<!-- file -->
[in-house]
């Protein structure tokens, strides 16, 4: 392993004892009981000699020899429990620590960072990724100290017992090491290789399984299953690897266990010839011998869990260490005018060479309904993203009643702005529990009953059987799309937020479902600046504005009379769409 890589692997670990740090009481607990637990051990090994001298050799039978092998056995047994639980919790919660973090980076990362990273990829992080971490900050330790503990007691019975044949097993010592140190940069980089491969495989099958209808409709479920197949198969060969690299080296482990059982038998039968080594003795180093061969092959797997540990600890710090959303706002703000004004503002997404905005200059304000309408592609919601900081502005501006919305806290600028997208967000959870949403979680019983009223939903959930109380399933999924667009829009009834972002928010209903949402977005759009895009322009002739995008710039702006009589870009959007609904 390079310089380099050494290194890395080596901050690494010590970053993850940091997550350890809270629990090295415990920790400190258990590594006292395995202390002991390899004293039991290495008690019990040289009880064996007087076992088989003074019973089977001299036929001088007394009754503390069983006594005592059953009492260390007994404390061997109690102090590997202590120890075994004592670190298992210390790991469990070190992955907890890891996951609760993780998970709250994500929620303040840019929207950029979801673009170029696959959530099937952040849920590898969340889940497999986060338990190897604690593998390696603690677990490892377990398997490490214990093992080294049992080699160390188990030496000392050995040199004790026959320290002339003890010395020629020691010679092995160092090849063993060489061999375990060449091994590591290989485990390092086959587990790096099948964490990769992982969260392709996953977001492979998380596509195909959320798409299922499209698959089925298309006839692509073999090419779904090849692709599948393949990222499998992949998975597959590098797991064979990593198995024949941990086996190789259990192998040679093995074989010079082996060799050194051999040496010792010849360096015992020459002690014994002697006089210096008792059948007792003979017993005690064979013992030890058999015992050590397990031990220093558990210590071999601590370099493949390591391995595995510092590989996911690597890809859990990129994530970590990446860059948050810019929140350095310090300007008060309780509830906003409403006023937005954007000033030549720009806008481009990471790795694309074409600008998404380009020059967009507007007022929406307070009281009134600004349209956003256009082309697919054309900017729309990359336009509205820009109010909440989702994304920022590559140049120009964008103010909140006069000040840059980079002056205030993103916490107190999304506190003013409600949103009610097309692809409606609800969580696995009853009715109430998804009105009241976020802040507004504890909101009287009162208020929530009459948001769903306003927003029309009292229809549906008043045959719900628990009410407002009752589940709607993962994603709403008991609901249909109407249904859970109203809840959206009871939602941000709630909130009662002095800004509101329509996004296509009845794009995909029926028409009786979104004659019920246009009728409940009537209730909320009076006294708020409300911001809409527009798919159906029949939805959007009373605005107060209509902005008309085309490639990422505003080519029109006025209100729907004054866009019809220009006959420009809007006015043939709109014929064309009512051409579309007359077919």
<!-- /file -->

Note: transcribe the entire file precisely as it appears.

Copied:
[in-house]
């Protein structure tokens, strides 16, 4: 392993004892009981000699020899429990620590960072990724100290017992090491290789399984299953690897266990010839011998869990260490005018060479309904993203009643702005529990009953059987799309937020479902600046504005009379769409 890589692997670990740090009481607990637990051990090994001298050799039978092998056995047994639980919790919660973090980076990362990273990829992080971490900050330790503990007691019975044949097993010592140190940069980089491969495989099958209808409709479920197949198969060969690299080296482990059982038998039968080594003795180093061969092959797997540990600890710090959303706002703000004004503002997404905005200059304000309408592609919601900081502005501006919305806290600028997208967000959870949403979680019983009223939903959930109380399933999924667009829009009834972002928010209903949402977005759009895009322009002739995008710039702006009589870009959007609904 390079310089380099050494290194890395080596901050690494010590970053993850940091997550350890809270629990090295415990920790400190258990590594006292395995202390002991390899004293039991290495008690019990040289009880064996007087076992088989003074019973089977001299036929001088007394009754503390069983006594005592059953009492260390007994404390061997109690102090590997202590120890075994004592670190298992210390790991469990070190992955907890890891996951609760993780998970709250994500929620303040840019929207950029979801673009170029696959959530099937952040849920590898969340889940497999986060338990190897604690593998390696603690677990490892377990398997490490214990093992080294049992080699160390188990030496000392050995040199004790026959320290002339003890010395020629020691010679092995160092090849063993060489061999375990060449091994590591290989485990390092086959587990790096099948964490990769992982969260392709996953977001492979998380596509195909959320798409299922499209698959089925298309006839692509073999090419779904090849692709599948393949990222499998992949998975597959590098797991064979990593198995024949941990086996190789259990192998040679093995074989010079082996060799050194051999040496010792010849360096015992020459002690014994002697006089210096008792059948007792003979017993005690064979013992030890058999015992050590397990031990220093558990210590071999601590370099493949390591391995595995510092590989996911690597890809859990990129994530970590990446860059948050810019929140350095310090300007008060309780509830906003409403006023937005954007000033030549720009806008481009990471790795694309074409600008998404380009020059967009507007007022929406307070009281009134600004349209956003256009082309697919054309900017729309990359336009509205820009109010909440989702994304920022590559140049120009964008103010909140006069000040840059980079002056205030993103916490107190999304506190003013409600949103009610097309692809409606609800969580696995009853009715109430998804009105009241976020802040507004504890909101009287009162208020929530009459948001769903306003927003029309009292229809549906008043045959719900628990009410407002009752589940709607993962994603709403008991609901249909109407249904859970109203809840959206009871939602941000709630909130009662002095800004509101329509996004296509009845794009995909029926028409009786979104004659019920246009009728409940009537209730909320009076006294708020409300911001809409527009798919159906029949939805959007009373605005107060209509902005008309085309490639990422505003080519029109006025209100729907004054866009019809220009006959420009809007006015043939709109014929064309009512051409579309007359077919």